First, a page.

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I am having a trouble with a mains rectifier. Simplified schematic:

schematic

simulate this circuit – Schematic created using CircuitLab

Only problem I have is that R1 sometime explodes during circuit power-up. It happens when C1 is discharged, and there is a 310v peak in input.

Due to resistive nature of capacitor charge, same amount of energy as stored in capacitor (~50mJ) should be dissipated somwhere else

The simple solution is to whack a giant 2W resistor, capable of withstanding high energy pulses, but I am having a limited space. Also, if I remove a resistor, then fuse will blow up

I would like to use a few 0805 in a row, but they explode sometimes.

I assume that this is due to the fact that metal film is extremely thin and not capable of holding a significant amount of energy. Carbon film should be better.

How this problem is solved in modern PSU? Is there some special resistors available?

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    \$\begingroup\$ Metal film resistor only has a VERY THIN resistive element. Use a bulk carbon-composition resistor. \$\endgroup\$ – analogsystemsrf Apr 13 '19 at 20:06
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    \$\begingroup\$ The "special resistors" you mention are called inrush current limiters, or ICLs. They're made of a material that lowers in resistivity when it heats up, so that its resistance falls after it limits the inrush current. They're also designed to be able to actually handle the inrush current, too. \$\endgroup\$ – Hearth Apr 13 '19 at 20:17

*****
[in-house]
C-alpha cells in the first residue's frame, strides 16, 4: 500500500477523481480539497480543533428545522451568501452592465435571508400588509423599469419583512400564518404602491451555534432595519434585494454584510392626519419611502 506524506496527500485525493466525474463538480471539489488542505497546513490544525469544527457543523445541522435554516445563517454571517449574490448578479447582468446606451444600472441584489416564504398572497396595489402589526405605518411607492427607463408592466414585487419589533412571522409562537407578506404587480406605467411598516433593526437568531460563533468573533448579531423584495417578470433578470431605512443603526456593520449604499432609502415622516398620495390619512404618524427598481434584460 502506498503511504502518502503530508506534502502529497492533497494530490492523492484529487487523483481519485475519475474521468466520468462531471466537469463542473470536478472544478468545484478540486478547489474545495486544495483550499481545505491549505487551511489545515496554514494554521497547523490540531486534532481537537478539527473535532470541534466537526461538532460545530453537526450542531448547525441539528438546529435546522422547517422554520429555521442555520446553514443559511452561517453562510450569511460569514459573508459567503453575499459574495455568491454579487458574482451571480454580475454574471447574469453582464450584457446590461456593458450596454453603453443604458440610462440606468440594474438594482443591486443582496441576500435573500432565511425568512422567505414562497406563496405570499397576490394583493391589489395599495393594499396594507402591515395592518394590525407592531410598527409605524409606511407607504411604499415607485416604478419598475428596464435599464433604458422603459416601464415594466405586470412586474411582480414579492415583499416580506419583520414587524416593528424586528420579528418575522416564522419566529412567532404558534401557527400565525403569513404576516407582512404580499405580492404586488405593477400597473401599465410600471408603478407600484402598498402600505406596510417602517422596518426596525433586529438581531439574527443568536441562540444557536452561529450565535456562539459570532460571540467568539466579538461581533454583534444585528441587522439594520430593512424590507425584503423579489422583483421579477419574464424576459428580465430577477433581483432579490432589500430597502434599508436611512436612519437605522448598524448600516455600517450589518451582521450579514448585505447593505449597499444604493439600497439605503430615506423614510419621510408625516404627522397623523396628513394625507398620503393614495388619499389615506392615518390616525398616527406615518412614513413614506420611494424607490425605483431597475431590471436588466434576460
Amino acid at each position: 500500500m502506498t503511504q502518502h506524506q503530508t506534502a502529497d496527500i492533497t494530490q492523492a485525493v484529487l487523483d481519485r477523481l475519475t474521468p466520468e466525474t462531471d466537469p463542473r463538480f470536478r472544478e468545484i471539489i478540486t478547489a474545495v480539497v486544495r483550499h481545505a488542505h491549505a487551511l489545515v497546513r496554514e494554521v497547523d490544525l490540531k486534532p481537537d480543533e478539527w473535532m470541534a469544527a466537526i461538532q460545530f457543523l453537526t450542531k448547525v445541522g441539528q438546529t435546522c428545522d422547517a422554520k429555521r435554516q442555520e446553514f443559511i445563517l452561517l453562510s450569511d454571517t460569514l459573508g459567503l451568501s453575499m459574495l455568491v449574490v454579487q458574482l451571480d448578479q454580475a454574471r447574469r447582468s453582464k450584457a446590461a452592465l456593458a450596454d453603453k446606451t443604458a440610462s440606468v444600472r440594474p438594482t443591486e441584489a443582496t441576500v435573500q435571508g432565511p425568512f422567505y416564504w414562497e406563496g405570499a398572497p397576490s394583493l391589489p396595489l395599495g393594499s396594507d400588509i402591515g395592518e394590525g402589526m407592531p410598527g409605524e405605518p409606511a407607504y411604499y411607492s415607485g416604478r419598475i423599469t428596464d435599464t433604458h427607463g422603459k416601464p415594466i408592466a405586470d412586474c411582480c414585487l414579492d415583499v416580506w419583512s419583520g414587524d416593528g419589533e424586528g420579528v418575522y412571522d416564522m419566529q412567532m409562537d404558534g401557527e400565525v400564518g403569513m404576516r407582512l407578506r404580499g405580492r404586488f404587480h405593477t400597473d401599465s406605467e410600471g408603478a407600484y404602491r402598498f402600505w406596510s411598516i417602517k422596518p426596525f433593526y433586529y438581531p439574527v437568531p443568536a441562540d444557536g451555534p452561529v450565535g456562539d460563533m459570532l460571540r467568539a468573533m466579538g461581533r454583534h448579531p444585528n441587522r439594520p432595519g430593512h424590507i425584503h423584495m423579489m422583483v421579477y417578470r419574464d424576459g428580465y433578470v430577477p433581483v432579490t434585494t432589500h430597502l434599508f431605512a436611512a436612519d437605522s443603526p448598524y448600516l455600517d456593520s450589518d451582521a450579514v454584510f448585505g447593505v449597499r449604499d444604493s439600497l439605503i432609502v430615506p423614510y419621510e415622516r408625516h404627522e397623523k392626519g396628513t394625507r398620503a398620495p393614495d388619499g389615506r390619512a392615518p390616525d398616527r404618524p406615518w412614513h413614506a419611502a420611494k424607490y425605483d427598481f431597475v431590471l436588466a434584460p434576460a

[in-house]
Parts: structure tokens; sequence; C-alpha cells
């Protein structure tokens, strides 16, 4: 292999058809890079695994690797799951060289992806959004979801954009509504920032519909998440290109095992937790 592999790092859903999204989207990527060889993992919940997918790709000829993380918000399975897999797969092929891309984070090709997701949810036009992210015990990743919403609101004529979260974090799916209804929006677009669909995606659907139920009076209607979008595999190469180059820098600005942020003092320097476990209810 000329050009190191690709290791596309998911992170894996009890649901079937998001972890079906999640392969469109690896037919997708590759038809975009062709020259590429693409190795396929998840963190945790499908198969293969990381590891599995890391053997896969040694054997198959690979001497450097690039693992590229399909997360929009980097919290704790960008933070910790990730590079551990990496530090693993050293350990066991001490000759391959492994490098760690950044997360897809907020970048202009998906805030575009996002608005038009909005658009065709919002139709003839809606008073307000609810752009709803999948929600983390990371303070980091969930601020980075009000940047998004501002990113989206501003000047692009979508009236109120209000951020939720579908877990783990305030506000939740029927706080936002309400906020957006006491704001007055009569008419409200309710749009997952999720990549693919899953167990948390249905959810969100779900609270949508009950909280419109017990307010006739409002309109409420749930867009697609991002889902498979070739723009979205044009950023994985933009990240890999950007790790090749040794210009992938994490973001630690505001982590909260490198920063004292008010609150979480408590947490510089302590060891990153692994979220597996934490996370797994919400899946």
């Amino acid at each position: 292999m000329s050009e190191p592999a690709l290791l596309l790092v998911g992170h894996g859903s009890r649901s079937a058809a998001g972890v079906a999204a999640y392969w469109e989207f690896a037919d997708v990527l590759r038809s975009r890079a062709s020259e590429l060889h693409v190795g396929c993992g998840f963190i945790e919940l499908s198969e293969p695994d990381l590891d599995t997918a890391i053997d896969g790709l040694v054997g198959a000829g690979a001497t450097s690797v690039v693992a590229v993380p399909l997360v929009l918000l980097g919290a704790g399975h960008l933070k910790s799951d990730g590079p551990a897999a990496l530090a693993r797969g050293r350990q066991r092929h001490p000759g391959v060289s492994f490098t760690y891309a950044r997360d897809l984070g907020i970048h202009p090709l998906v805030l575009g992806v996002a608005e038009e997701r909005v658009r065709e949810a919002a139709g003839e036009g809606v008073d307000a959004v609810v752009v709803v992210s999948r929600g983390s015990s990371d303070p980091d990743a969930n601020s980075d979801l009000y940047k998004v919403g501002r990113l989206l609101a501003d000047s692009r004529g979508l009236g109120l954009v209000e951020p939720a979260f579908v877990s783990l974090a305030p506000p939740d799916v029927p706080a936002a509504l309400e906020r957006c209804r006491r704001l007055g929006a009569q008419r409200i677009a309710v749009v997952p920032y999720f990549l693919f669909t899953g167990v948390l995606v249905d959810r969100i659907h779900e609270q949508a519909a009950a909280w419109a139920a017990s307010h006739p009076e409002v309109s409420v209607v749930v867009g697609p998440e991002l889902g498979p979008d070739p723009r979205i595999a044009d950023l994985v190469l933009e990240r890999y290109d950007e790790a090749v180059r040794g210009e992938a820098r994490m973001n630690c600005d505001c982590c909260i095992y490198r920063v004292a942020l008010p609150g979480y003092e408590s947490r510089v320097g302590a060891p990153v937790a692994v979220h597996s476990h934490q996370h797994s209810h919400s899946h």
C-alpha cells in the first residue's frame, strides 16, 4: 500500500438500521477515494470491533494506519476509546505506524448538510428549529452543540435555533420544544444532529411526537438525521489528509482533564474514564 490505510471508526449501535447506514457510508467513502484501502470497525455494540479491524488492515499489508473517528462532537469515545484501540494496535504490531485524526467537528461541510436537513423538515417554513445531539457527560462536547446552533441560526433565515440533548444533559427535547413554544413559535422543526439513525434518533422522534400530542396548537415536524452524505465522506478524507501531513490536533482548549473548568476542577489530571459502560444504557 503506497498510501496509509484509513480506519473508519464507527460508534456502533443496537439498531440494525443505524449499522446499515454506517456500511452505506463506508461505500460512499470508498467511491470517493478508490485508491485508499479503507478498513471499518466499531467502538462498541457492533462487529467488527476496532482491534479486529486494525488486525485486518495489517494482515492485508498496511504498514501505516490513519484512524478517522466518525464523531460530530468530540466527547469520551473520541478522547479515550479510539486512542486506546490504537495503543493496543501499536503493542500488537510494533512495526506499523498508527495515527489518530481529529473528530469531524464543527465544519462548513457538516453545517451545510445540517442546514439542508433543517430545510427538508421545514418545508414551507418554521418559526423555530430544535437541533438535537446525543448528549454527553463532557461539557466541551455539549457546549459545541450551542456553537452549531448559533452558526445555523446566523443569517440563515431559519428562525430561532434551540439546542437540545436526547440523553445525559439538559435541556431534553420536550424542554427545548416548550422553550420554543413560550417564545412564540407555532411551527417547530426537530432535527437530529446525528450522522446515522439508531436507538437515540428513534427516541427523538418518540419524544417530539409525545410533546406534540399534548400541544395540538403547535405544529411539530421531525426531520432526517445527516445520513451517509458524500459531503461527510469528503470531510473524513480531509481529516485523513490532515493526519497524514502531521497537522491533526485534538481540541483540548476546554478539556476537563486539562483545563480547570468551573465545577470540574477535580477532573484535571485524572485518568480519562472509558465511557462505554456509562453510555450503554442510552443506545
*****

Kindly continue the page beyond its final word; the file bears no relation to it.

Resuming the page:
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Typical solution to limit inrush current is to use NTC thermistors instead of plain resistors, See this TDK publication for example.

enter image description here

Here is an application note on how to properly select an NTC resistor for an application.

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  • \$\begingroup\$ Are NTC some big volumetric-type resistor, with all that volume to absorb the transient heat? \$\endgroup\$ – analogsystemsrf Apr 14 '19 at 2:46
  • \$\begingroup\$ Anatherm have some very small NTC surge suppressors: ametherm.com/datasheets/sl0322101 These are only 3mm, but they will (as all NTC surge suppressors) run hot at their rated current. In this application there probably isn't enough heat generated to get them down much less than 50 Ohms or so, but that may well be suitable for the OP. \$\endgroup\$ – Jack Creasey Apr 14 '19 at 22:03
  • \$\begingroup\$ @JackCreasey, there is a whole spectrum of such devices, for every power and current rating and initial resistance at 25 deg.C \$\endgroup\$ – Ale..chenski Apr 14 '19 at 22:08

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